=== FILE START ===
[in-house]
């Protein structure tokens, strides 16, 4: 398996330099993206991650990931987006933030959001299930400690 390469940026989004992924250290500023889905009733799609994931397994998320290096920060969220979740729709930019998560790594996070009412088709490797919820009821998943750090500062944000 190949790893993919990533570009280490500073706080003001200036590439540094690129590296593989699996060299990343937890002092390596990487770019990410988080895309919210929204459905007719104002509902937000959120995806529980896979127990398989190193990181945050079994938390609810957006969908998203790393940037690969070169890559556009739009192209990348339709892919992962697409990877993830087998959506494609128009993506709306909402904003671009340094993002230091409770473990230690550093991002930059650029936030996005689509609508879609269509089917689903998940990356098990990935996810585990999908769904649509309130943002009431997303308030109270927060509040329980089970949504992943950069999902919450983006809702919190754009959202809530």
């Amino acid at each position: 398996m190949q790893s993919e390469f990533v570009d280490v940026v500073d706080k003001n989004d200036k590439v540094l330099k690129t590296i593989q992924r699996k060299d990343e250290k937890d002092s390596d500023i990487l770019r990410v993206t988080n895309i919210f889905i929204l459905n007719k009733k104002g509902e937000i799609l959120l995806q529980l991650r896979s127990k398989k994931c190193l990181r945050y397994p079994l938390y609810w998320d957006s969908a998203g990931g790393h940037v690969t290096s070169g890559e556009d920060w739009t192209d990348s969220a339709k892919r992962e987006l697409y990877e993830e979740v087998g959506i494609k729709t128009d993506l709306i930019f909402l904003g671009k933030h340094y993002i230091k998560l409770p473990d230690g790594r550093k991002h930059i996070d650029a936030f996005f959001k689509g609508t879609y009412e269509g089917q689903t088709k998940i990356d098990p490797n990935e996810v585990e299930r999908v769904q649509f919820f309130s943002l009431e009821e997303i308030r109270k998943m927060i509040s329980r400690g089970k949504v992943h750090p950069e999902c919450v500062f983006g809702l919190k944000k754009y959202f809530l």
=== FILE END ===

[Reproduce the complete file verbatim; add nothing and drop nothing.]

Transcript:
[in-house]
């Protein structure tokens, strides 16, 4: 398996330099993206991650990931987006933030959001299930400690 390469940026989004992924250290500023889905009733799609994931397994998320290096920060969220979740729709930019998560790594996070009412088709490797919820009821998943750090500062944000 190949790893993919990533570009280490500073706080003001200036590439540094690129590296593989699996060299990343937890002092390596990487770019990410988080895309919210929204459905007719104002509902937000959120995806529980896979127990398989190193990181945050079994938390609810957006969908998203790393940037690969070169890559556009739009192209990348339709892919992962697409990877993830087998959506494609128009993506709306909402904003671009340094993002230091409770473990230690550093991002930059650029936030996005689509609508879609269509089917689903998940990356098990990935996810585990999908769904649509309130943002009431997303308030109270927060509040329980089970949504992943950069999902919450983006809702919190754009959202809530």
């Amino acid at each position: 398996m190949q790893s993919e390469f990533v570009d280490v940026v500073d706080k003001n989004d200036k590439v540094l330099k690129t590296i593989q992924r699996k060299d990343e250290k937890d002092s390596d500023i990487l770019r990410v993206t988080n895309i919210f889905i929204l459905n007719k009733k104002g509902e937000i799609l959120l995806q529980l991650r896979s127990k398989k994931c190193l990181r945050y397994p079994l938390y609810w998320d957006s969908a998203g990931g790393h940037v690969t290096s070169g890559e556009d920060w739009t192209d990348s969220a339709k892919r992962e987006l697409y990877e993830e979740v087998g959506i494609k729709t128009d993506l709306i930019f909402l904003g671009k933030h340094y993002i230091k998560l409770p473990d230690g790594r550093k991002h930059i996070d650029a936030f996005f959001k689509g609508t879609y009412e269509g089917q689903t088709k998940i990356d098990p490797n990935e996810v585990e299930r999908v769904q649509f919820f309130s943002l009431e009821e997303i308030r109270k998943m927060i509040s329980r400690g089970k949504v992943h750090p950069e999902c919450v500062f983006g809702l919190k944000k754009y959202f809530l």